The second reason and perhaps the most common reason would be a mattress that uses lower quality and less durable materials and components in the upper layers of the mattress that are subject to premature softening and breakdown and this will happen faster in the area on each side of the mattress that most people would spend most of their time sleeping on than it will in the middle of the mattress that most people don’t tend to sleep on as much. While again a minimal amount of foam softening or impressions that don’t affect the comfort and support of the mattress would be normal with any mattress (and mattresses that have thicker layers of softer materials in the upper layers of the mattress or pillowtop mattresses can be more prone to this than firmer mattresses as well) … with lower quality materials this would happen to a greater degree and more quickly than it will with higher quality materials and you would be much more likely to pass the threshold which results in the loss of comfort and support in the mattress and need to replace the mattress much more quickly.

If any visible impressions in a mattress are deeper than the warranty exclusion (which is commonly 1.5" which is also the depth of the Saatva exclusion) and the mattress meets all the other criteria for a warranty claim (which generally includes having no stains on the mattress of any kind and that the impressions aren’t the result of an unsuitable support system or the result of abuse to the mattress) then it would be considered to be a defect and the manufacturer would repair or replace the mattress (although a customer would generally be responsible for the cost of transportation which can sometimes be costly).

If the impressions are “virtual” impressions that are the result of the softening of the materials or components in the mattress (generally lower quality foam materials) and any significant sagging is only evident when there is weight on the mattress (which is common with lower quality foam materials) but there are no visible impressions in the mattress that are deeper than the warranty exclusion when there is no weight on the mattress then it wouldn’t be considered as a defect and wouldn’t be covered by a warranty even if the softening in the mattress has resulted in the loss of the comfort and support you need to sleep well on it and it needs to be replaced (see post #174 here about mattress warranties).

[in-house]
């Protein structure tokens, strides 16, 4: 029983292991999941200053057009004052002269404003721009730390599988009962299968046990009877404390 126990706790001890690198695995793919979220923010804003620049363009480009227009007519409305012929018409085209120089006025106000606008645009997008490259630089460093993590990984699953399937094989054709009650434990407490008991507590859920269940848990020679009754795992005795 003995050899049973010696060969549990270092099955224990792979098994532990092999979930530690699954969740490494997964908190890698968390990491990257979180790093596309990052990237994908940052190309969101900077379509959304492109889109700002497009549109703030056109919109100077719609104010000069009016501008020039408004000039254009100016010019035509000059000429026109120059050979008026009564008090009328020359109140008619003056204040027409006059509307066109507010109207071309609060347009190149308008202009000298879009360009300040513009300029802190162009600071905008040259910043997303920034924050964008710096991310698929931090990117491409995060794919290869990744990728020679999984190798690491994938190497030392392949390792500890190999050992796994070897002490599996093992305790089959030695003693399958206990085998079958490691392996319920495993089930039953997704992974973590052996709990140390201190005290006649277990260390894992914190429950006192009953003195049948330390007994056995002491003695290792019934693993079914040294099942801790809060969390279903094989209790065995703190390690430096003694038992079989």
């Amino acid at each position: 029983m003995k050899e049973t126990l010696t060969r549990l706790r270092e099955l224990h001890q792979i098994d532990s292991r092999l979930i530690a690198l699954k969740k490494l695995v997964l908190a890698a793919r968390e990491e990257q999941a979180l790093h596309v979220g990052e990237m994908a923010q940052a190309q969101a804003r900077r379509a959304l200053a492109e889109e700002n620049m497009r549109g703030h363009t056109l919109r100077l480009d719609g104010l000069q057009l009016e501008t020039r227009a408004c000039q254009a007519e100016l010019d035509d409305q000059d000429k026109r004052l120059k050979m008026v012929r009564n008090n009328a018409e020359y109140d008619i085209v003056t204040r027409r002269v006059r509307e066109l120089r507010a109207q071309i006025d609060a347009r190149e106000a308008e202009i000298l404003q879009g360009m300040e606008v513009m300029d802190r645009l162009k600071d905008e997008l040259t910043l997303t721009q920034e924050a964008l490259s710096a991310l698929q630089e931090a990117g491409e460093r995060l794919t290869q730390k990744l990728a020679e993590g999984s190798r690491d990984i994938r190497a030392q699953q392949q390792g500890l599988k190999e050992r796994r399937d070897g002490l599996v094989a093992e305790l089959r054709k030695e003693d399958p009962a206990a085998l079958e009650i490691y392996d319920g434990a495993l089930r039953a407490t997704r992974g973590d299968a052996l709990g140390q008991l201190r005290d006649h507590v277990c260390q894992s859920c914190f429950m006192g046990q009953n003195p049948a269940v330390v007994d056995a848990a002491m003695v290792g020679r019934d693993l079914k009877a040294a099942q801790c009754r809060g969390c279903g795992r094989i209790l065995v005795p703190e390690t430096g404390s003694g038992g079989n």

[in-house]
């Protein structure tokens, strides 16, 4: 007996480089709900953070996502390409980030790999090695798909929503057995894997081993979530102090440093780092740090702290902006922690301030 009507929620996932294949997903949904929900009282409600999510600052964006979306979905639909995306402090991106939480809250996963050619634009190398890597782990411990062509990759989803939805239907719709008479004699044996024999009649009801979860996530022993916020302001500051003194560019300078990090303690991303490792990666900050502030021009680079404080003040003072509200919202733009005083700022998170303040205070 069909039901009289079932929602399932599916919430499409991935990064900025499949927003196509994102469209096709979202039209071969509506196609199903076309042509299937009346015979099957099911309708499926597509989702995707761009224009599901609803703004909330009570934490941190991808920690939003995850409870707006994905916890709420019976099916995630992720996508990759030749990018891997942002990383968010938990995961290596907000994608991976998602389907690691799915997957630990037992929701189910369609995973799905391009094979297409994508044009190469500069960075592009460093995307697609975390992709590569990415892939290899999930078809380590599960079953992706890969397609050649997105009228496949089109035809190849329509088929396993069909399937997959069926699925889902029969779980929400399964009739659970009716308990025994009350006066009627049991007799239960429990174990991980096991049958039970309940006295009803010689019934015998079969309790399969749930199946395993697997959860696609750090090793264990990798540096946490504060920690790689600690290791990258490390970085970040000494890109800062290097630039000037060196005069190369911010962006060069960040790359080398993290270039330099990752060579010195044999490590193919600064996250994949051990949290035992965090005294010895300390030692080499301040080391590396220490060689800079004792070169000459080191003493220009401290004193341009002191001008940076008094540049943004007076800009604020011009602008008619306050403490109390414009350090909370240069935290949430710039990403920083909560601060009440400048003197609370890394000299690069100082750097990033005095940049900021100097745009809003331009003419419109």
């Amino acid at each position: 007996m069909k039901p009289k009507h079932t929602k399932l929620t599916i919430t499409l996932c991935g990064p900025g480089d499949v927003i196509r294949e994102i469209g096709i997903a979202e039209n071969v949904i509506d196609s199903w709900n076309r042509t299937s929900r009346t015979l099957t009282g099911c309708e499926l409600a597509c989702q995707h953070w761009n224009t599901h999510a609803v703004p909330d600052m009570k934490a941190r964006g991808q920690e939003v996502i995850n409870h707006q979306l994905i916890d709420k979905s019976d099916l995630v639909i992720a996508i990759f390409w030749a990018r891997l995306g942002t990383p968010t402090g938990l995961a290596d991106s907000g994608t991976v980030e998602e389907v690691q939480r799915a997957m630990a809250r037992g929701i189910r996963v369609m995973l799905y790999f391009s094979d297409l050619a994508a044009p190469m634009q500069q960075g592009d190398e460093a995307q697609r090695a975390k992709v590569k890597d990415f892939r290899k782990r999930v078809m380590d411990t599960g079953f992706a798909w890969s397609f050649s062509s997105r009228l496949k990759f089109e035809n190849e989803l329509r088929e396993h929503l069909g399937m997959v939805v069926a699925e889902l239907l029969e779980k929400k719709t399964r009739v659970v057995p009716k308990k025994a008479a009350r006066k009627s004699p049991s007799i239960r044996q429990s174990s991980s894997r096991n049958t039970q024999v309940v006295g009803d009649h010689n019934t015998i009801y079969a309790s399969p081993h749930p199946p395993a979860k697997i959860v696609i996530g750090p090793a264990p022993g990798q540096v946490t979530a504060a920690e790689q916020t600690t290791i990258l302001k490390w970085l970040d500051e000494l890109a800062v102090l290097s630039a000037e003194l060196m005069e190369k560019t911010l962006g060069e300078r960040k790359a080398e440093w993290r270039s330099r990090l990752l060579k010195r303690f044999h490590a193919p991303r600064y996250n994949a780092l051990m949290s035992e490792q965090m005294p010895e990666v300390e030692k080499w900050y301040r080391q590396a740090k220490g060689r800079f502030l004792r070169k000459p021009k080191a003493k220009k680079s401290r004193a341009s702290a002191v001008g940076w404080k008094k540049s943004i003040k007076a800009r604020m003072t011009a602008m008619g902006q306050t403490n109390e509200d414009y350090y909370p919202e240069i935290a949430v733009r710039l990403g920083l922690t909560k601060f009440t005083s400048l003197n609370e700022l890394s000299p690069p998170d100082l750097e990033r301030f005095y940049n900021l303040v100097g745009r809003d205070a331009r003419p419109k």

There is also a third reason that can cause this on some occasions which is the shifting or bunching of the materials in the areas on each side that you sleep on towards the middle of the mattress where you don’t sleep as much. This normally wouldn’t normally be an issue with a mattress where the layers and components are well secured together either by gluing, tufting, or by securing the padding above an innerspring to the innerspring underneath it with staples or hog rings.

There is also more information about Saatva and many of the other simplified choice mattresses in post #2 here and a forum search on Saatva (you can just click the link) will also bring up more comments and feedback about them as well.

While Saatva would be a “better than average” quality/value choice compared to many of the mainstream mattresses made by the major manufacturers (which are a low bar to use for a comparison and which I would avoid completely) … some of the materials they are using are less durable than I would be comfortable with and for most people they wouldn’t be in the same “quality/value” range as many of the other options that use higher quality and more durable materials and foam layers that most of the members here would know about as a result of the information on this site. I would also be cautious about making a purchase based on some of “marketing exaggerations” on their site.


PS: I have removed the advertising link that you added to your post and have also banned your mattress forum user account for spamming along with the other user accounts that you have used to spam the same link.